Story by Paige Sheffield
Photo by Anne Langan
Christine Sawicki said men tend to be more likeable in comedy, and people care more about what they have to say. But she likes the challenge. The Central Michigan University junior has been involved in Trap Door Improv, an improv troupe sponsored by University Theatre, for two years.
There’s Power in Numbers
The first Trap Door Improv show of the year will take place on Sept. 24 at 6, 8 and 10 p.m. in Moore 102. This year, the troupe, which developed from an all-male group called Three Dull Guys, will look a little different. This year, Trap Door has more women involved than men.
Senior Allie Jackson, who is a co-leader of Trap Door Improv, got involved in Trap Door during her freshman year. For two years, she was the only woman in the troupe, she said.
“It was me as the female, and they were all men, so I was kind of always unfortunately a little pegged to be the girl [character] because I was the girl,” Jackson said. “But this year is a lot different which, is nice because it kind of forces the girls to have to step it up a little bit so I kind of like it.”
Jackson said when people gave her a hard time about being the only girl, the other members of the troupe supported her but she also felt pressured to keep up with them.
“I felt a lot of pressure to make sure I was up to their level being the only female but on top of that, making sure I was always making new characters and being creative so I wasn’t always the damsel in distress or the girlfriend or the wife,” she said.
Though Jackson has experienced telling the same joke as a man and having it be received differently when she says it, she thinks there’s hope because of all the amazing women she’s seen doing improv.
“I think that men can get away with a lot more [in comedy], from experience and from what I’ve seen,” Sawicki said. “But, I think women are really starting to expand those boundaries and take more risks and talk about more scandalous things or talk about things that maybe we haven’t been able to in the past.”
Last year, an equal number of men and women were involved in the troupe, which was a great dynamic, Sawicki said. When she was talking to someone about how Trap Door now has more female members, she didn’t know how to respond when the person said, “how’s that going to work?”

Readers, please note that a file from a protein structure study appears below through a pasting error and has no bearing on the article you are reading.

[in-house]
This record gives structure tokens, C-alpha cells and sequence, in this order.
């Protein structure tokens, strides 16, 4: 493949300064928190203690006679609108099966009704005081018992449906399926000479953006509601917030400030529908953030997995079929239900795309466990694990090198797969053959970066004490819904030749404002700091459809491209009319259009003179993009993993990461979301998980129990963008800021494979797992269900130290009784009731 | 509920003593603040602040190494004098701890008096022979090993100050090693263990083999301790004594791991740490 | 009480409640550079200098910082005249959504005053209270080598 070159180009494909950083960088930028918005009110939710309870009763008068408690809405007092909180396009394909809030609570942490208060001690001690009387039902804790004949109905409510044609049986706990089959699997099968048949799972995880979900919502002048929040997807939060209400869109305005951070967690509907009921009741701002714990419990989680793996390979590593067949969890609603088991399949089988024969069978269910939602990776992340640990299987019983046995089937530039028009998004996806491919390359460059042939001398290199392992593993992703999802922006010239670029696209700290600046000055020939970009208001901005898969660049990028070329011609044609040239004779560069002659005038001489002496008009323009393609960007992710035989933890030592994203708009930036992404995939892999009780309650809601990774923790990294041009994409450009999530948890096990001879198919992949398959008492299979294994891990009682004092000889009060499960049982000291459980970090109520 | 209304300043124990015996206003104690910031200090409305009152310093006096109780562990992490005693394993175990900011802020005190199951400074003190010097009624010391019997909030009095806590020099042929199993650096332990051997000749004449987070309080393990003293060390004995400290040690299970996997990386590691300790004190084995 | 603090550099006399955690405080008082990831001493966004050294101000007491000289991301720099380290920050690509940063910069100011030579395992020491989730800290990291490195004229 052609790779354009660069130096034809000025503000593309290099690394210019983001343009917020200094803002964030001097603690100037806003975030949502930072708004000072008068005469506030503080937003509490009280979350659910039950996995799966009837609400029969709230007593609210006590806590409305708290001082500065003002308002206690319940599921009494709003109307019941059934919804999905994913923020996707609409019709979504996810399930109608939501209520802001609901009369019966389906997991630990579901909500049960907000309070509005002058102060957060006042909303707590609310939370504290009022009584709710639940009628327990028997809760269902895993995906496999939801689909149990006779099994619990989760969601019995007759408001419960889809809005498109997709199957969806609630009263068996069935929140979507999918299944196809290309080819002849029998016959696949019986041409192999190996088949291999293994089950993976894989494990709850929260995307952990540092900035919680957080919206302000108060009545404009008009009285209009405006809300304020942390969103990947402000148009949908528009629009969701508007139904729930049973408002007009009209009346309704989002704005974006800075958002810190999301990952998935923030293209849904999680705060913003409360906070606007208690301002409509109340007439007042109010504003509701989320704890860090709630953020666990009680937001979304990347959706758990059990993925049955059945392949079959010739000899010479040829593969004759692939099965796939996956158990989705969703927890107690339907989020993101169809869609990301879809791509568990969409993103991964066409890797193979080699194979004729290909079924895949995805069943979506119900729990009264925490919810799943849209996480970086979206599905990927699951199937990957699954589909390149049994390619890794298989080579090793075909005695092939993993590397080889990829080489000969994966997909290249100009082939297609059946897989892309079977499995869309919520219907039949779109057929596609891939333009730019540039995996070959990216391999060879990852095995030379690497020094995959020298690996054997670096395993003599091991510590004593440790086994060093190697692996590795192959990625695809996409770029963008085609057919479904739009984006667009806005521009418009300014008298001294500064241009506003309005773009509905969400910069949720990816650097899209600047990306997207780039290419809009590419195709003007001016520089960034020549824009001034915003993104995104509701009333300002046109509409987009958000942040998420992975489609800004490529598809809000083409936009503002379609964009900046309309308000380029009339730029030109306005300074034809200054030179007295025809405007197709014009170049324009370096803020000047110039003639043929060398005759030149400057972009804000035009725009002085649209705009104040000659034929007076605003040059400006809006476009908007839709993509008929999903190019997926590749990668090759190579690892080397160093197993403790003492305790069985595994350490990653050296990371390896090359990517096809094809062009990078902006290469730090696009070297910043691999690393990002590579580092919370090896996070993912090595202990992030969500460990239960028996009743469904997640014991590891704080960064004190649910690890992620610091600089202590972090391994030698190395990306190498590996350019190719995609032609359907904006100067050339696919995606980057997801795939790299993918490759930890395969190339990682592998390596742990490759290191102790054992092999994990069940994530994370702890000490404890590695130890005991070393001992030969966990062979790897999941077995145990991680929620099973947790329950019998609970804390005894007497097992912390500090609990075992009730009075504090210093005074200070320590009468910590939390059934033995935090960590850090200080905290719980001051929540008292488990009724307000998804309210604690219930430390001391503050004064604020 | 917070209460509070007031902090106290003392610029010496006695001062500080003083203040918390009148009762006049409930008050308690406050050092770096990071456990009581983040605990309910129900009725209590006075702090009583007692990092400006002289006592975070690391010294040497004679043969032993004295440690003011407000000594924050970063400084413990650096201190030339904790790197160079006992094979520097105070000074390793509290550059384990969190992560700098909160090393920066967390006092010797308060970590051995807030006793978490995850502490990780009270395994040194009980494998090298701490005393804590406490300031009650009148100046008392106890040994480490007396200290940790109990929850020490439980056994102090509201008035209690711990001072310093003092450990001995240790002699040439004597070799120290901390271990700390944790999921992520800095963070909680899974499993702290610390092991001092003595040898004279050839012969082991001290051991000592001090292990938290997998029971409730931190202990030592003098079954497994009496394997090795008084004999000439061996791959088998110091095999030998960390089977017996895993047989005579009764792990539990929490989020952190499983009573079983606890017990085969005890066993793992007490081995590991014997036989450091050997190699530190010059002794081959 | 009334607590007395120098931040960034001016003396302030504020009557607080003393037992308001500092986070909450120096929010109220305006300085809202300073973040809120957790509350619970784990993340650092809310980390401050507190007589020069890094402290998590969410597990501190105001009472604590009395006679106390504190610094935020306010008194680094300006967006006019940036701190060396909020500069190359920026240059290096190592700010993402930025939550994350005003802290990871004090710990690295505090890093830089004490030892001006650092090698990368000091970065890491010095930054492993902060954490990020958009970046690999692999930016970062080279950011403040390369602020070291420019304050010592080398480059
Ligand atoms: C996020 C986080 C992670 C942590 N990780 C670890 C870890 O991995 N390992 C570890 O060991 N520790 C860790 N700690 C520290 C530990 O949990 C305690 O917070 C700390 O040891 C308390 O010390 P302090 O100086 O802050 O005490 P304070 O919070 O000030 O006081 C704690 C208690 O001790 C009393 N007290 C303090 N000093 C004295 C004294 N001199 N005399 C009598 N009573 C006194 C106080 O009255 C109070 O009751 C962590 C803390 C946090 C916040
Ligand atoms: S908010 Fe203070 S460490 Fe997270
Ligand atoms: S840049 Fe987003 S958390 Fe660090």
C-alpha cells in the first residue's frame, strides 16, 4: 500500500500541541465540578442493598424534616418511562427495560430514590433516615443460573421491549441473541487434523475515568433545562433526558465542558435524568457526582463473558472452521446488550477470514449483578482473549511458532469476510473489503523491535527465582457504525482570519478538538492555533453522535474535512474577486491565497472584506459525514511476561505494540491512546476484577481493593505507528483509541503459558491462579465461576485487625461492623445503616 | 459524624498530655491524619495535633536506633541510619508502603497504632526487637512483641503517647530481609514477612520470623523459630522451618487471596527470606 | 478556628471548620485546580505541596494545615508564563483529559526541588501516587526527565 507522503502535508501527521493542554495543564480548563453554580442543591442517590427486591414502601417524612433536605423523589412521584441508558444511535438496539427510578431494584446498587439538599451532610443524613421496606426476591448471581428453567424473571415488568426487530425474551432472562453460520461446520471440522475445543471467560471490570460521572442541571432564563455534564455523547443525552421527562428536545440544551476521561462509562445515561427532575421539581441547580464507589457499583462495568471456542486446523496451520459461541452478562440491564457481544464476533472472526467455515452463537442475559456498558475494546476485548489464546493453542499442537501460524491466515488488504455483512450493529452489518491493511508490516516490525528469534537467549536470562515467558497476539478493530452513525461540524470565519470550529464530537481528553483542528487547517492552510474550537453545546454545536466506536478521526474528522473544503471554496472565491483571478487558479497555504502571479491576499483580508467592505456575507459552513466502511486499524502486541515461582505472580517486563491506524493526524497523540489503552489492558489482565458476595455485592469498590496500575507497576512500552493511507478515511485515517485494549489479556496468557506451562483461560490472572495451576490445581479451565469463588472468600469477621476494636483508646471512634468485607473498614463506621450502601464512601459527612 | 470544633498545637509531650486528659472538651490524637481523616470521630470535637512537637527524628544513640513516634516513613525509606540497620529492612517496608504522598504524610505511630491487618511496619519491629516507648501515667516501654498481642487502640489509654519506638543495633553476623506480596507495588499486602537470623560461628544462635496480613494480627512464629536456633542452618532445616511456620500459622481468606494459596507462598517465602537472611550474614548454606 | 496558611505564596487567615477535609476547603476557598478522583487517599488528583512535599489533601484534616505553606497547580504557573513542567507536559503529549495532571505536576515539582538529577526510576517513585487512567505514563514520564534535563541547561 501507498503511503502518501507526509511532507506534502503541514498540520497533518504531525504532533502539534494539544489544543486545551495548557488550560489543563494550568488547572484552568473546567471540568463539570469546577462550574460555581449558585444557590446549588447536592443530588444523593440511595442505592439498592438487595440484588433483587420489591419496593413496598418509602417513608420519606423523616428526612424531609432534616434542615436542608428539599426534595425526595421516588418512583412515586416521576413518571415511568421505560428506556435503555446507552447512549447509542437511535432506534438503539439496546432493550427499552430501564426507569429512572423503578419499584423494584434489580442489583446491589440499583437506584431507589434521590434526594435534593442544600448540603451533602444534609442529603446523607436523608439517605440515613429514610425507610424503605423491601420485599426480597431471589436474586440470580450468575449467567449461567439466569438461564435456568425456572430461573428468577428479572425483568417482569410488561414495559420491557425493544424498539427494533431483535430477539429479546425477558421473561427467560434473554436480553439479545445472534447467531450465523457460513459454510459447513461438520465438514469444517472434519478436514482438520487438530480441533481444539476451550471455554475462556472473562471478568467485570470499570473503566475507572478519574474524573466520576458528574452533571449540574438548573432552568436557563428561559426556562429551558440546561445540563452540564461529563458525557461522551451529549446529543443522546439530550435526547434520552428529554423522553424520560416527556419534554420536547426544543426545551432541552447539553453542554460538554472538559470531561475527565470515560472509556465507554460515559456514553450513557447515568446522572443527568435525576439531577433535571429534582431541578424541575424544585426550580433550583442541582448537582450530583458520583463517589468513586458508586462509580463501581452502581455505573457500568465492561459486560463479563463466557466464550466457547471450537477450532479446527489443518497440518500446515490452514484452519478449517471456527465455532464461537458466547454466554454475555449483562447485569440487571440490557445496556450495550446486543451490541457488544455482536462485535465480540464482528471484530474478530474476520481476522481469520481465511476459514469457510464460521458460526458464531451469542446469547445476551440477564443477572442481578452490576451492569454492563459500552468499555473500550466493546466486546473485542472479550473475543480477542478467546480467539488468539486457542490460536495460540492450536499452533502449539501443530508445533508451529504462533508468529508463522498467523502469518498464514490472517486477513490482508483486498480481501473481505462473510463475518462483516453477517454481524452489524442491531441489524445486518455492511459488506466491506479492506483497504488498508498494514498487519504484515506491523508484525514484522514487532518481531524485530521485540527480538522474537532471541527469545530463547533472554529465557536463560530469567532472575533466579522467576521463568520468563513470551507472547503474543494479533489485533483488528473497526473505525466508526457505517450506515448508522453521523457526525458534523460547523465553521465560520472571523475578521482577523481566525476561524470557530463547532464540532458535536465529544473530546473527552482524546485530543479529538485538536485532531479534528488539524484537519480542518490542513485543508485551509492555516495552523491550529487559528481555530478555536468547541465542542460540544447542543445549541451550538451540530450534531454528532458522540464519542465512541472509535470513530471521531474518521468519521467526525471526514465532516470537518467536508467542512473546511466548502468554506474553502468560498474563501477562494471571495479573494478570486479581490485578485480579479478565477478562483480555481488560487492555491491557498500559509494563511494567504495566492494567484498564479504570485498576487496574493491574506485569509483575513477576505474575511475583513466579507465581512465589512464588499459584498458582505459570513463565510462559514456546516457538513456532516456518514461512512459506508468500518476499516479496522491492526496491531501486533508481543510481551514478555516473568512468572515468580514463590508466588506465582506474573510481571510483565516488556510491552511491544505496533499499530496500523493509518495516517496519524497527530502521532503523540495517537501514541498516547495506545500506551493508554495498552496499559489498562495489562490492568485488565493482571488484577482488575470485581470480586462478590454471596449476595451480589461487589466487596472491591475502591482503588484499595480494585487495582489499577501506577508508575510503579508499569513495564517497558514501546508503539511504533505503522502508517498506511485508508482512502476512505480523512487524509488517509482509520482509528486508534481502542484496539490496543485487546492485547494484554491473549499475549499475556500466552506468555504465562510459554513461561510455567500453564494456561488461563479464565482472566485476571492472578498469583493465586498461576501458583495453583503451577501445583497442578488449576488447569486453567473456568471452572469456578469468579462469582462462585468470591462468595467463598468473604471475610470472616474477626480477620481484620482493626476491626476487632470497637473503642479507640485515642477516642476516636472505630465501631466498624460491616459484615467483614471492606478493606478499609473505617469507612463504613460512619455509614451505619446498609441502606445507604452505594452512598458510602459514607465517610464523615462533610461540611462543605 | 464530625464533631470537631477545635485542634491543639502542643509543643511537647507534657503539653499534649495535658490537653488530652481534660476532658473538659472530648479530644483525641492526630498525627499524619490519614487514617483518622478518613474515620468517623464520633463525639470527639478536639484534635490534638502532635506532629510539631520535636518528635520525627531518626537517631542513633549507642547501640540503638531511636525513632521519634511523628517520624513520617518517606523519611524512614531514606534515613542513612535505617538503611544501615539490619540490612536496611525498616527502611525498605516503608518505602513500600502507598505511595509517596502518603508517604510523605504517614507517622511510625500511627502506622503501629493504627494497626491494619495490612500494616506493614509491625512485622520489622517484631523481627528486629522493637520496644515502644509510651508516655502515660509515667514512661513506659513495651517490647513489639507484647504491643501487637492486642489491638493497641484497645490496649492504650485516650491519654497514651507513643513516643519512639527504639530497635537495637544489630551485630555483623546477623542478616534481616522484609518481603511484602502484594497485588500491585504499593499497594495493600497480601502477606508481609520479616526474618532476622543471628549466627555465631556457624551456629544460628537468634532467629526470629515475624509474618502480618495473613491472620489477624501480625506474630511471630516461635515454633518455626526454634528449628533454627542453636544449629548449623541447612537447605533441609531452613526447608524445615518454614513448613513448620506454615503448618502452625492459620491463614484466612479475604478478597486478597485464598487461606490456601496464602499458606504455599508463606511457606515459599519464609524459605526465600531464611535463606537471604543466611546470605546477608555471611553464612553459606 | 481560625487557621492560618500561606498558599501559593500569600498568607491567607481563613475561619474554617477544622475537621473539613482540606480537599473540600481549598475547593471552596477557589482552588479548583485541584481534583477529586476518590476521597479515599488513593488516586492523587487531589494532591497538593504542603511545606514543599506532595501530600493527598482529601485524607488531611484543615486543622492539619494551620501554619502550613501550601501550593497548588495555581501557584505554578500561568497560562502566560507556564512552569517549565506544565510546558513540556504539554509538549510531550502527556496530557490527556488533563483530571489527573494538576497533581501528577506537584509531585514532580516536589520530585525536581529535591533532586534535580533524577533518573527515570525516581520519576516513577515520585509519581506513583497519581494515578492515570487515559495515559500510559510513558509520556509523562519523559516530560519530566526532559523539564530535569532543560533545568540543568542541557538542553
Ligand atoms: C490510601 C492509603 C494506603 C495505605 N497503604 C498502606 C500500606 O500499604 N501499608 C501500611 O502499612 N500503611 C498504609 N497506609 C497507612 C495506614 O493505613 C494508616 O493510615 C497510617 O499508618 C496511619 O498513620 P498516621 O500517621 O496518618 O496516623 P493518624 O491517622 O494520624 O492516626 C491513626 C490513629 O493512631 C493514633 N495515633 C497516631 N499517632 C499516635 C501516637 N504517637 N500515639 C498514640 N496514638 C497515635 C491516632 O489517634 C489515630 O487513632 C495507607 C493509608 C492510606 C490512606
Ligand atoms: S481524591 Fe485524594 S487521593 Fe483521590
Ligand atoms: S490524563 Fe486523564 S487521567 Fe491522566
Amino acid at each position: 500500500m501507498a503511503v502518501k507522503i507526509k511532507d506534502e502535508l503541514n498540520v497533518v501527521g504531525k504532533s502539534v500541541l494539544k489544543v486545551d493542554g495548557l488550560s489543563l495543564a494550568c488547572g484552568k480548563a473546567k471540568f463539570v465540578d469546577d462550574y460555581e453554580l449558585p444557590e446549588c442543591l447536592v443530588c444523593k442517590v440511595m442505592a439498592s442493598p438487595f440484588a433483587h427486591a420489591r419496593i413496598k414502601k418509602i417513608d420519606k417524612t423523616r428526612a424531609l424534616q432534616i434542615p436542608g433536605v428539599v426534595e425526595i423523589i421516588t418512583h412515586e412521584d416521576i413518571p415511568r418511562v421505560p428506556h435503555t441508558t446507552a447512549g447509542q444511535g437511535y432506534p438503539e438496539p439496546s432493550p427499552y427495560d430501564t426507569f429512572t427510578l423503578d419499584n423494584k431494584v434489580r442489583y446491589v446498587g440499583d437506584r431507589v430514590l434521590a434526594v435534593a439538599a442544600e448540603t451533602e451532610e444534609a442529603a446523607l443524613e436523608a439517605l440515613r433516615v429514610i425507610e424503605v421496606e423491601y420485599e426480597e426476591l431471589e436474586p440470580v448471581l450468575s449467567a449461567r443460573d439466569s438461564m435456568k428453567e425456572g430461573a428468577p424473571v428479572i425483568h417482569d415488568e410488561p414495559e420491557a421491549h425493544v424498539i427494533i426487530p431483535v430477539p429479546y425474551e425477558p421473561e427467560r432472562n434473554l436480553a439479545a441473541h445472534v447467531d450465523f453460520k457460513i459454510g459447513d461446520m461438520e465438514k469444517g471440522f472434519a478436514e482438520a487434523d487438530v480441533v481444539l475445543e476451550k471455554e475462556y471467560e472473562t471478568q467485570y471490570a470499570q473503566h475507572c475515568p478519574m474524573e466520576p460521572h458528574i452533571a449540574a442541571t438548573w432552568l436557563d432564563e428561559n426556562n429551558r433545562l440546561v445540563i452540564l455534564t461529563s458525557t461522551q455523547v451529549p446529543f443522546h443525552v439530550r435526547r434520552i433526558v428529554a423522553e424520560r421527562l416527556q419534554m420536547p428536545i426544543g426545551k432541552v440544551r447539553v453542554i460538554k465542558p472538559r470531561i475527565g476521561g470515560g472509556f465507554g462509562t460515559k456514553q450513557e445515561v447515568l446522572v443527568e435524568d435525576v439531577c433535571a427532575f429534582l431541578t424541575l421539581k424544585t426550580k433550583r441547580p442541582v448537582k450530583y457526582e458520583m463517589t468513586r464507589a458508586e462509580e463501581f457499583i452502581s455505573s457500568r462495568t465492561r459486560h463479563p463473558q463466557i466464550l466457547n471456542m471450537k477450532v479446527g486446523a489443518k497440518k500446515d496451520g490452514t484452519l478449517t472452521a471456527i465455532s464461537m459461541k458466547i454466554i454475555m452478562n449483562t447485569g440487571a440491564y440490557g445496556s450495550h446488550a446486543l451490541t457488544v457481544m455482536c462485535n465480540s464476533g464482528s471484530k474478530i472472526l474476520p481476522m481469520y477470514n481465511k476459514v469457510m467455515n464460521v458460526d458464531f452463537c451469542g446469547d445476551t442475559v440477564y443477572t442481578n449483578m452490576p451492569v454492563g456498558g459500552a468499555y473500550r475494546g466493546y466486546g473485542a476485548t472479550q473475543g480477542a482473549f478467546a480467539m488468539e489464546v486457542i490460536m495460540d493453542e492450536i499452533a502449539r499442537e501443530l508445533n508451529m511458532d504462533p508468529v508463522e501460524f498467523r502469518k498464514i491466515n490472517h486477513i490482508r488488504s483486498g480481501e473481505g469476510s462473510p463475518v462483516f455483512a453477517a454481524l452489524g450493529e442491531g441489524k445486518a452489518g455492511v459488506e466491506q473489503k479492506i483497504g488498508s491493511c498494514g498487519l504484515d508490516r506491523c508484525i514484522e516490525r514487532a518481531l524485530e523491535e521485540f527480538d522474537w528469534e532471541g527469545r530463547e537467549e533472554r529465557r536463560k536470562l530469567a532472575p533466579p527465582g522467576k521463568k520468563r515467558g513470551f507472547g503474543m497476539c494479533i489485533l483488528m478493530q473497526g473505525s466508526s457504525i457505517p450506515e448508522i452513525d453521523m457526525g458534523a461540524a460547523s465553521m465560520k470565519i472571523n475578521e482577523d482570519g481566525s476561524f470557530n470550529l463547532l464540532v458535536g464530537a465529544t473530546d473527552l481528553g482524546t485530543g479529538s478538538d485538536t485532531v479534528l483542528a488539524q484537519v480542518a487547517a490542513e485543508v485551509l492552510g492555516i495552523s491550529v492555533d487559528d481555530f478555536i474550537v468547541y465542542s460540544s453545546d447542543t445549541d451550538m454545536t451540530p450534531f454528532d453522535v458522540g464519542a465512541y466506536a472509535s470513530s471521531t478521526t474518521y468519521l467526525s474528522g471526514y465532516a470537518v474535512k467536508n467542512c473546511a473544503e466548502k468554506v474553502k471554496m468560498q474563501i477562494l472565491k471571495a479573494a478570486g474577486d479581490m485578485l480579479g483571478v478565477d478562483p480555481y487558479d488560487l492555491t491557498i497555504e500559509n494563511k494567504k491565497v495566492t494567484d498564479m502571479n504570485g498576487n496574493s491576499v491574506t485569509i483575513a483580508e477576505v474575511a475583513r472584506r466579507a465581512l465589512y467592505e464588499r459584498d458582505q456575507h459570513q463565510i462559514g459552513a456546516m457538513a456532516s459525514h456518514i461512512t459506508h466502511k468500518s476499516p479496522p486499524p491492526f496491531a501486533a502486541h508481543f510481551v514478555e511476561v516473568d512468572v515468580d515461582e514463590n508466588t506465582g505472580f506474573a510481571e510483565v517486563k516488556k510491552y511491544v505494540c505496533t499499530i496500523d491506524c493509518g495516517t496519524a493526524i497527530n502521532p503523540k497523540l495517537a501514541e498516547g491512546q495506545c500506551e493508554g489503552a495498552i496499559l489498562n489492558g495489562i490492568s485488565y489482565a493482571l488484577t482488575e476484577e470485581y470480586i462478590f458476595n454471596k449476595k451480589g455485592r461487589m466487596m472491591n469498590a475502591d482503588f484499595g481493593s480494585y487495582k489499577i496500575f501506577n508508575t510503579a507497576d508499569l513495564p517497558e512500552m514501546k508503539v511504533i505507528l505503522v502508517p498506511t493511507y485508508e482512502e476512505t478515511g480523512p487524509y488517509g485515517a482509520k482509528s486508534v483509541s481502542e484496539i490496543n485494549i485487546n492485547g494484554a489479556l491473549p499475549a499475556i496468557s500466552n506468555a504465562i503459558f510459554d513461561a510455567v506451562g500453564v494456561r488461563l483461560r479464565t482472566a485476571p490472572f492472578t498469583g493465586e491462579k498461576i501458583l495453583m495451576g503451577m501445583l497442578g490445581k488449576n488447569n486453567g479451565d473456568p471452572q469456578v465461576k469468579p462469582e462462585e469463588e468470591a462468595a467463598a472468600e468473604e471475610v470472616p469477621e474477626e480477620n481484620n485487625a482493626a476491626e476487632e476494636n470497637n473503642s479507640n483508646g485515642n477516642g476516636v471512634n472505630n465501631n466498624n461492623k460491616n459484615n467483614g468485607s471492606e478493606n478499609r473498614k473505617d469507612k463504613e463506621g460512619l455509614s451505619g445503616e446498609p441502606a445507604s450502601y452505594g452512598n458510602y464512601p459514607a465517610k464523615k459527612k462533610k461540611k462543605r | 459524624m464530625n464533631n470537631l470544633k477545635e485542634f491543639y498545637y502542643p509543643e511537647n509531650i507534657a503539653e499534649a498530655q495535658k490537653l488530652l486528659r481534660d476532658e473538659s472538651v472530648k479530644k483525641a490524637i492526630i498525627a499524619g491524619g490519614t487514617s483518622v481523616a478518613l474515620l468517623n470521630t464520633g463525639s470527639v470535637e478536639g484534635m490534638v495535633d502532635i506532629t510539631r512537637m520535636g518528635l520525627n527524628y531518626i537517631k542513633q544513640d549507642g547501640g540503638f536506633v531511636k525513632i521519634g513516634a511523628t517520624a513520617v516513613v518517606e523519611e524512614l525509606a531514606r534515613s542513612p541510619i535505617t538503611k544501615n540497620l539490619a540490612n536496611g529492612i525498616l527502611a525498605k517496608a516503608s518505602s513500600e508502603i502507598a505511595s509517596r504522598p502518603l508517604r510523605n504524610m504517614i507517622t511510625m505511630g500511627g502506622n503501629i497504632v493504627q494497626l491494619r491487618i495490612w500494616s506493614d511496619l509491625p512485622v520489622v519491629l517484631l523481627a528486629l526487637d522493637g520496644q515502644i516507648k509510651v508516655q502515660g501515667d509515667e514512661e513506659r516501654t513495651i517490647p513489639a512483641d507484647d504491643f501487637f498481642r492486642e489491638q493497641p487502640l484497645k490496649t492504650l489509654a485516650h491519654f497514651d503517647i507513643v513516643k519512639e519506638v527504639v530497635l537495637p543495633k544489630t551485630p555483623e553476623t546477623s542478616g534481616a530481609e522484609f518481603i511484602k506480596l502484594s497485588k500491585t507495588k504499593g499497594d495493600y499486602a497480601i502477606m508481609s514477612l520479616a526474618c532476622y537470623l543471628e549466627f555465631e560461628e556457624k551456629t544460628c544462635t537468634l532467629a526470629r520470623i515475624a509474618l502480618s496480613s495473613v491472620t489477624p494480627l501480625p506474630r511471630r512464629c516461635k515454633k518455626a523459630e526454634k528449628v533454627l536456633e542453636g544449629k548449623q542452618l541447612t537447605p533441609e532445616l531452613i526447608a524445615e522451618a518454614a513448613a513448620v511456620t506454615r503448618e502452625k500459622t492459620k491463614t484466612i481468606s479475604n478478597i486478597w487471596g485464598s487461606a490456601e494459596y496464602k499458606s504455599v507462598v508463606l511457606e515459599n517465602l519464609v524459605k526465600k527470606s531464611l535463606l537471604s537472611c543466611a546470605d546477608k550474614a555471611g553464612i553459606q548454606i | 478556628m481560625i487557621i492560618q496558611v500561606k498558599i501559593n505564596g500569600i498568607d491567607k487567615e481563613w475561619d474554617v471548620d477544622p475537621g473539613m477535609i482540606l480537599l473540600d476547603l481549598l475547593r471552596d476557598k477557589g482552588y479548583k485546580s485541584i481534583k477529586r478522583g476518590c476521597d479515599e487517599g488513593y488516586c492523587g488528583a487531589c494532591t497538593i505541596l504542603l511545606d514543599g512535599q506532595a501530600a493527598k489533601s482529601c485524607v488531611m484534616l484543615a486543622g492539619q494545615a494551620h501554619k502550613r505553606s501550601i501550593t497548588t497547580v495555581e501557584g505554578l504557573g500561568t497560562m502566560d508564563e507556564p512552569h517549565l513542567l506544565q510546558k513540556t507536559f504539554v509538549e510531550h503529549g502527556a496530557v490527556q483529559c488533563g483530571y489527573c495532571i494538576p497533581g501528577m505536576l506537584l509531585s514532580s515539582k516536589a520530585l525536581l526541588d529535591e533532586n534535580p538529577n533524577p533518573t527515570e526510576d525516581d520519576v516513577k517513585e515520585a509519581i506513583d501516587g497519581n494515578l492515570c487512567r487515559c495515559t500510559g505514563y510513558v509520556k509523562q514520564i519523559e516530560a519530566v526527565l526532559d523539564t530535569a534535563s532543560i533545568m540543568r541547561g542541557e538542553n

“I was just like, ‘I mean, in past years, it’s been one girl and 10 guys, you know, so it’s like, ‘how’s it going to work?’ ‘It’s going to be a blast.’”
Hayley Jones, a sophomore who joined Trap Door last semester, said comedy tends to be male dominated, so she thinks it’s cool that there are more women in Trap Door right now.
“When I was in high school, I did a lot of improv and the guys would really try to take it over and exclude the girls a lot, which was kind of like, ‘okay, I’m funny, shut up,’” Jones laughed. “But then coming to college, I think it’s really cool that there are more women than men in Trap Door right now.”
Let’s Talk about Sex
Sawicki said men can get away with being jerks but when women play jerks, people don’t find it funny. She also thinks women are held to different standards when it comes to joking about sex.
“I think we can talk about [sex], but it’s just in different ways,” Sawicki said. “Men are automatically going to be cool and funny for talking about sex and women are going to be slutty and loose or not as classy.”
At Trap Door shows, they play a game called Innuendo where they get a word and either say “sex with me is like ____” or “I like my men like I like my ____.”